Drowsy driving affects many motorists all over the country, and yet there is a startlingly slim amount of backlash against drowsy driving.
In fact, one of the biggest and truest risks of drowsy driving is the fact that too many people find it acceptable.
Drowsy driving and drunk driving
CDC discusses the dangers of driving while drowsy. Many drivers are not aware of this fact, but driving drowsy actually has similar impacts on the brain and body as driving while intoxicated. Some of the shared traits between the two include:
- Lowered reaction times and speed
- Trouble with concentration and focus
- Inability to detect dangers in advance
- Delayed thought processing
In essence, the mind and body both react more slowly to external and internal factors that could contribute to a crash.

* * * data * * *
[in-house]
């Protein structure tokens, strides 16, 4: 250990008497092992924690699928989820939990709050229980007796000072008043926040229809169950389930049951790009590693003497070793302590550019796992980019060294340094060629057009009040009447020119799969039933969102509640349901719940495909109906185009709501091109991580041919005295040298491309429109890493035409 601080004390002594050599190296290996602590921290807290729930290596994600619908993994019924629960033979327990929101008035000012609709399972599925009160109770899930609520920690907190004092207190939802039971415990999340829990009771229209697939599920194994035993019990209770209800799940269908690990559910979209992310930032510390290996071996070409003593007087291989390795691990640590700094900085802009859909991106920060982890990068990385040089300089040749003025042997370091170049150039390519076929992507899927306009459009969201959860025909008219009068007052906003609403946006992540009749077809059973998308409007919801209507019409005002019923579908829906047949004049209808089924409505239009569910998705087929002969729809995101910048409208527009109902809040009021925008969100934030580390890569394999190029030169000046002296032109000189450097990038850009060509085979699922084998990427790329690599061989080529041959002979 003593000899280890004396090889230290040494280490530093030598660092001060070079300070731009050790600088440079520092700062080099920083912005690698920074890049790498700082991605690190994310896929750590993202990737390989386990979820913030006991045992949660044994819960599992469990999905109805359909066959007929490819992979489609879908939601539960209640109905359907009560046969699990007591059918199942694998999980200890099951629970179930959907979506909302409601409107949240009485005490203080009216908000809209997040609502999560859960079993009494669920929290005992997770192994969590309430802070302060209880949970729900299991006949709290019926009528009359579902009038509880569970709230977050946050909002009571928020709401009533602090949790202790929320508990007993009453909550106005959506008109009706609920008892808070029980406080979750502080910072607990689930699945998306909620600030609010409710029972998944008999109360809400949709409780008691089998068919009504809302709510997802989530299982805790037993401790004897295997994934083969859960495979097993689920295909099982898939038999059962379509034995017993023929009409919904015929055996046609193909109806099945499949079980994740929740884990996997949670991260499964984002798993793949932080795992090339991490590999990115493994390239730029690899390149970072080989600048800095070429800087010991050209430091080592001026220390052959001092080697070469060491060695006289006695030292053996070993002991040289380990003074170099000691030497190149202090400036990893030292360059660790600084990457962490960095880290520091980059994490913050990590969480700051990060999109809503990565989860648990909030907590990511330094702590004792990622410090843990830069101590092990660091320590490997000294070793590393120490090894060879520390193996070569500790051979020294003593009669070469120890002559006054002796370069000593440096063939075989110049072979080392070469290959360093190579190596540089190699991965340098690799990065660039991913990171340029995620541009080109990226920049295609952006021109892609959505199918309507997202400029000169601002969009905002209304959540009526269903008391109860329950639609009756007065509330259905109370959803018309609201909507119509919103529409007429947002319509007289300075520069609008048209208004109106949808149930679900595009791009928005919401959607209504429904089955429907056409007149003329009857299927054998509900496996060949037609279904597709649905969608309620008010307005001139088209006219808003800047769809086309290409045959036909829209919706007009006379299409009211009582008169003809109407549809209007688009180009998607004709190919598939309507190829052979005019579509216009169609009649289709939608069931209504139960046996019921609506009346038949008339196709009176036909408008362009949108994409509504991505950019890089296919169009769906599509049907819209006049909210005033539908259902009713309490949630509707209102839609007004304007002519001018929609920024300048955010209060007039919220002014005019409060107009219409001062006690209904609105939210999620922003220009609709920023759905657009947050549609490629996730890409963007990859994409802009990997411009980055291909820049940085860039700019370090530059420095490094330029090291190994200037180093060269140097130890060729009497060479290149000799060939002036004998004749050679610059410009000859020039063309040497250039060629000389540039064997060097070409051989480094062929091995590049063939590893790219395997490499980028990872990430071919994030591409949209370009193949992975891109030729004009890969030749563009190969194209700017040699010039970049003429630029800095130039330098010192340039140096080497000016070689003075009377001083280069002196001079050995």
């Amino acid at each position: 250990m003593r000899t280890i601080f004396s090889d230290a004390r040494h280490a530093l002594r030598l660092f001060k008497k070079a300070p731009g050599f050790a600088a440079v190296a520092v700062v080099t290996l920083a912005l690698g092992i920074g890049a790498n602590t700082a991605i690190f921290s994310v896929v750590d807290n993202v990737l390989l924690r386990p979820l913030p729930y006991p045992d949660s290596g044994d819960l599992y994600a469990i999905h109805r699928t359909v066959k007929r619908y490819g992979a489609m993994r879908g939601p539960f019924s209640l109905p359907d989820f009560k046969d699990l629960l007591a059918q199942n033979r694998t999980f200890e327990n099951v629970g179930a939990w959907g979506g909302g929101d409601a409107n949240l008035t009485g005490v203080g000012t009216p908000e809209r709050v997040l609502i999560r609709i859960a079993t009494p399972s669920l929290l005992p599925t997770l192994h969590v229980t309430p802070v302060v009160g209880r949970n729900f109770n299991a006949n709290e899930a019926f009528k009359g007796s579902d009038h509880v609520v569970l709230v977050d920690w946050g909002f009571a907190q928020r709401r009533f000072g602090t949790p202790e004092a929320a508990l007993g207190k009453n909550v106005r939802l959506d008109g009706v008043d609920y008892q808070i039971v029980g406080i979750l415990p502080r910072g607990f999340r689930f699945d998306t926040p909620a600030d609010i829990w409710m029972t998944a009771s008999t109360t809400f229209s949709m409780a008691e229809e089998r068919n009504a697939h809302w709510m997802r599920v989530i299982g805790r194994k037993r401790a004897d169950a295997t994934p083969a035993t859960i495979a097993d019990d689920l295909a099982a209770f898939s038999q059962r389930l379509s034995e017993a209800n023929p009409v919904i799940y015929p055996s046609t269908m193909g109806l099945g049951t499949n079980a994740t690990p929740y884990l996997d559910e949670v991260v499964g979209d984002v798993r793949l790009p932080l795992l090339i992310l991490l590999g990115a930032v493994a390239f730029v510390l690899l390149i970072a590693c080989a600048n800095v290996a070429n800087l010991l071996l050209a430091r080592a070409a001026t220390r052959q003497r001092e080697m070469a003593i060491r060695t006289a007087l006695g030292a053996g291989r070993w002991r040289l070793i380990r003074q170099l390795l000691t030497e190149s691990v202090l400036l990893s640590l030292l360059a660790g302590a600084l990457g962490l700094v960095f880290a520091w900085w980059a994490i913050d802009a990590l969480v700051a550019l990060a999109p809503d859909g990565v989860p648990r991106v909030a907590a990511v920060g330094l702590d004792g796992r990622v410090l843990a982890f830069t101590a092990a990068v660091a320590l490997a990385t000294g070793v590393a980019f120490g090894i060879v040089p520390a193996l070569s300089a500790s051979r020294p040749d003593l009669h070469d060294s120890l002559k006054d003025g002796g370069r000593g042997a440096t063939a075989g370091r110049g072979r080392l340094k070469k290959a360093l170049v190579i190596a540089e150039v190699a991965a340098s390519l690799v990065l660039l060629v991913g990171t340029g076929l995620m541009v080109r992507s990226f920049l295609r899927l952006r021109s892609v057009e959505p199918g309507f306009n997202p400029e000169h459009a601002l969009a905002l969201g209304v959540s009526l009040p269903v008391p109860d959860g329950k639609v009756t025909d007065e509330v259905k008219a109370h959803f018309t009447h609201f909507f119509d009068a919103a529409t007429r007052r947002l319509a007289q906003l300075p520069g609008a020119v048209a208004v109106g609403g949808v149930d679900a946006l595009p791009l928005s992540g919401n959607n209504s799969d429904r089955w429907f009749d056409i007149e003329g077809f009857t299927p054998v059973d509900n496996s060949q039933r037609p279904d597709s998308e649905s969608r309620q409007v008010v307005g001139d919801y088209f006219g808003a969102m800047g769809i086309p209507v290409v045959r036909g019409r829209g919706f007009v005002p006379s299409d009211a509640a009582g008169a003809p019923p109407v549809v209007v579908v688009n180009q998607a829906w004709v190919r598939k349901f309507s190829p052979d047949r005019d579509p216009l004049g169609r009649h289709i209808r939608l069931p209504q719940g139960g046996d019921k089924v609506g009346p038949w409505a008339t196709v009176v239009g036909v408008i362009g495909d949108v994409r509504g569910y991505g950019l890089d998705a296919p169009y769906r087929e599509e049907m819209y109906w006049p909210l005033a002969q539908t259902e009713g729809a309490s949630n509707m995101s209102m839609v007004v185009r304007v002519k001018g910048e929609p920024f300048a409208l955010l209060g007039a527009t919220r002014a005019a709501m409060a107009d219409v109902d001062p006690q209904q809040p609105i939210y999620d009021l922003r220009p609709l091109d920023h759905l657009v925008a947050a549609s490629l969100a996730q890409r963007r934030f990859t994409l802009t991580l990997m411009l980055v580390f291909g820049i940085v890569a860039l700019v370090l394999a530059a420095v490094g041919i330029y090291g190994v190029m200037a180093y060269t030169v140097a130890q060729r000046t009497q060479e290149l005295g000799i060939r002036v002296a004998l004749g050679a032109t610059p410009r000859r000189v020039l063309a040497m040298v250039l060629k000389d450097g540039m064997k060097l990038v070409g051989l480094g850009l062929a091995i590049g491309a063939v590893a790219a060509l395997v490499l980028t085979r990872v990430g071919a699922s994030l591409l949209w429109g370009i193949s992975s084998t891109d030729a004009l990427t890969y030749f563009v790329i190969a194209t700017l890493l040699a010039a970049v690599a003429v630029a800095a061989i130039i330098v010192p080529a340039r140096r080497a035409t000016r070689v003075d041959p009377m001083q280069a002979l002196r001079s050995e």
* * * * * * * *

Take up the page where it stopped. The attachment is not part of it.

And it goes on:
Falling asleep at the wheel
On top of that, another major danger is present in something called microsleep. This happens when a person falls asleep for a period of 1 to 3 seconds. Though this may not sound like a lot, it is actually long enough to travel the length of a football field when going at typical highway speeds.
A person can even fall asleep entirely, leading to much longer periods of unconsciousness. This can result in a sleeping driver running into a car in front of them, veering off the side of the road, or even crossing the meridian and driving into oncoming traffic.
In any of these cases, the consequences can be dire and even fatal. This is why it is important for all drivers to understand the risks they take any time they get behind the wheel exhausted.